As anticipated, financial services trade groups are said to be filing a lawsuit soon challenging the Department of Labor’s new fiduciary rule.
The suit is to be filed by the Securities Industry and Financial Markets Association, the Financial Services Institute, the Insured Retirement Institute, the Financial Services Roundtable as well as the U.S. Chamber of Commerce, The Wall Street Journal reported Tuesday.
A suit could be filed today, Thursday or next week, according to an industry official who asked to remain anonymous to discuss the groups’ plans.
A Chamber spokesperson said the group wouldn’t comment on “speculation.” The other trade groups didn’t respond by press time to requests for comment.
FSI, SIFMA as well as the Chamber have stated previously that they wouldn’t rule out taking legal action against DOL’s fiduciary rule. But Labor Secretary Thomas Perez has argued that any legal challenges to torpedo the rule would fail.
“Every rule we take, people threaten us with litigation,” Perez told reporters on the sidelines of the April 6 event to announce release of the final fiduciary rule at the Center for American Progress in Washington. “We had a very lengthy and deliberate process, and what people see when they review the rule is that we listened and made changes. I’m confident in what we’ve done on the policy front, and I’m confident that we will survive any legal challenge.”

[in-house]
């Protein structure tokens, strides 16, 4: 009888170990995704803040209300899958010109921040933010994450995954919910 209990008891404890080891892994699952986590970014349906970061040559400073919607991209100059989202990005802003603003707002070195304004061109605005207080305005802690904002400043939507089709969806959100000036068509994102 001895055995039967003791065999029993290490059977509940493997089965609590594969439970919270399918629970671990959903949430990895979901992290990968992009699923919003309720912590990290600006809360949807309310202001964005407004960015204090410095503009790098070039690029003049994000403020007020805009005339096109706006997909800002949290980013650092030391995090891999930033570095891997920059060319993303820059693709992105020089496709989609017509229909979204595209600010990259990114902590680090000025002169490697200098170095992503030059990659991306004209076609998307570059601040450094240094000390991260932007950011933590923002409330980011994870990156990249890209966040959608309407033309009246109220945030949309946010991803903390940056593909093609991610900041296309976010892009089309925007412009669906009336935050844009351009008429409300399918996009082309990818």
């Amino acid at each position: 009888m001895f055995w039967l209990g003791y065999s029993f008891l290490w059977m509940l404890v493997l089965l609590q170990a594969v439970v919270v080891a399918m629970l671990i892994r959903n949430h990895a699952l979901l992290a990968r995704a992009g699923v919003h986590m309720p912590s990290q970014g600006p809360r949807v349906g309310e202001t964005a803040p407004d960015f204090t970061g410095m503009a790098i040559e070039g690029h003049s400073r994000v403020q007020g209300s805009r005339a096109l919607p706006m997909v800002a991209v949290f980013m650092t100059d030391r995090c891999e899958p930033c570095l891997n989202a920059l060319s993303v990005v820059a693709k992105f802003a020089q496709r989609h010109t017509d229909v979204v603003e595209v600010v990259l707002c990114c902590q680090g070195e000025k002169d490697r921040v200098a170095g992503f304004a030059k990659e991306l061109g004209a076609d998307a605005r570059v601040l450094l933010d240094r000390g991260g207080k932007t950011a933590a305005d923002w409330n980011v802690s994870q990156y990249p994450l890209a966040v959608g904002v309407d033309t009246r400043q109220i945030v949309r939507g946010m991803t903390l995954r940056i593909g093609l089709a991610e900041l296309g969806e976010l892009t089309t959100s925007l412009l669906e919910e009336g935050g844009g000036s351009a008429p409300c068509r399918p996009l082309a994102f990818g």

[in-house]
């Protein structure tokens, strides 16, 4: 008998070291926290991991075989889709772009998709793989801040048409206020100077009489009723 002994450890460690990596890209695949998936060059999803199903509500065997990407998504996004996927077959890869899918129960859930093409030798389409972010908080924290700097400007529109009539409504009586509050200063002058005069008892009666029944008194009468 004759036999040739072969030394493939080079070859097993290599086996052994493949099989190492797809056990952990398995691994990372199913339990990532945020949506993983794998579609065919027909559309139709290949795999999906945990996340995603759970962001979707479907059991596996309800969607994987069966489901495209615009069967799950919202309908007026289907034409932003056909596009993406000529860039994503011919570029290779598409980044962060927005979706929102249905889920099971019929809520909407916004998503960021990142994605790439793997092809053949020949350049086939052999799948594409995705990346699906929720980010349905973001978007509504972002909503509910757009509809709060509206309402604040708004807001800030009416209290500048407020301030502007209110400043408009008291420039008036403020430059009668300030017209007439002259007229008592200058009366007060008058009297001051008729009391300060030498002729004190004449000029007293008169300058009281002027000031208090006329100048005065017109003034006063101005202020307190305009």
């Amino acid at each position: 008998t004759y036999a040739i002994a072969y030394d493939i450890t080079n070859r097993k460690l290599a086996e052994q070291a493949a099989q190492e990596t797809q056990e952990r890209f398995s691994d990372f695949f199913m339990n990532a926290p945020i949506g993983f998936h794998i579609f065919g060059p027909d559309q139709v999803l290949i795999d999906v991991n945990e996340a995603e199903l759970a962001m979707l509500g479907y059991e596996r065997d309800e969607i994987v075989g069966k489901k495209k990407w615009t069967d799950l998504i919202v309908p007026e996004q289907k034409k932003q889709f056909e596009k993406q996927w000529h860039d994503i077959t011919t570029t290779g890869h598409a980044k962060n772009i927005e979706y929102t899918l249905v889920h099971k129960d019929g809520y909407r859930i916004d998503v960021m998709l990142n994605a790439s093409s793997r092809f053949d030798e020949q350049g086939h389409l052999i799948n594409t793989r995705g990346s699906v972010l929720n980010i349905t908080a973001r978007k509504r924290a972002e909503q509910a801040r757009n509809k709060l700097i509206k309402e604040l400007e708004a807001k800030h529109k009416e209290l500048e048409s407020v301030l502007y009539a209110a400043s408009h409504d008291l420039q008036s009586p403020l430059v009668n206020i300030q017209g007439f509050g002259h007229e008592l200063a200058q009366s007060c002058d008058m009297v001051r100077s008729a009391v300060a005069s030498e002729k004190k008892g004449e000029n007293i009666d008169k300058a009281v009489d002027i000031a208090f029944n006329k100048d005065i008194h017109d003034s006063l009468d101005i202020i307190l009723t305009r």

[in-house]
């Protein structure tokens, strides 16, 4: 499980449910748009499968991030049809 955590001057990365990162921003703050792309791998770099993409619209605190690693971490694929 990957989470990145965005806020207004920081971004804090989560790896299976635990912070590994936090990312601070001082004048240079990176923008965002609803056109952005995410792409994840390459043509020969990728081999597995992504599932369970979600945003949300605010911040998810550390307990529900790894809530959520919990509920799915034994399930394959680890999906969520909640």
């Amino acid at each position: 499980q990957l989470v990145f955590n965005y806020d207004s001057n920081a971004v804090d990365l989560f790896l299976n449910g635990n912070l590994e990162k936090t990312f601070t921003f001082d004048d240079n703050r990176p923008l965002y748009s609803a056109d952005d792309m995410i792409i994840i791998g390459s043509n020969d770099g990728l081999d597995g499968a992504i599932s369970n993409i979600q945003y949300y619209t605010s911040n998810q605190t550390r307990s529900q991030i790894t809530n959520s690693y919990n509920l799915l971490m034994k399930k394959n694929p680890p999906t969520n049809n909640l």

Eugene Scalia, a partner in Gibson, Dunn & Crutcher’s Washington office, who co-chairs the firm’s Administrative Law and Regulatory Practice Group and is a member of its Labor and Employment Practice Group, is said to be filing the lawsuit on the trade groups’ behalf.
An email request for comment as well as a request to his office were not returned by press time.
The legal challenges come on the heels of both the House and Senate passing resolutions to kill DOL’s rule. But the Obama administration has already vowed to veto any such resolution that reaches the president’s desk.
Rep. Peter Roskam, R-Ill., a member of the House Ways and Means Committee, vowed at a late April briefing on Capitol Hill sponsored by the Chamber of Commerce to fight DOL’s rule, arguing that the rule will have long-term consequences that will devastate retirement savers.
Roskam argued at the briefing that the “long-term impact of the rule is, unfortunately, that people at the lower end of the food chain are going to get less advice.”
If the final rule “is not dealt with” either by statute or other means, “then what we’ll see over a period of time is a self-fulfilling prophecy: What happens with less advice is more diminished returns and over a period of time what happens is a wider and wider [savings] gap,” Roskam said.
— Check out Lessons for Advisors From Indecipherable DOL Fiduciary Rule on ThinkAdvisor.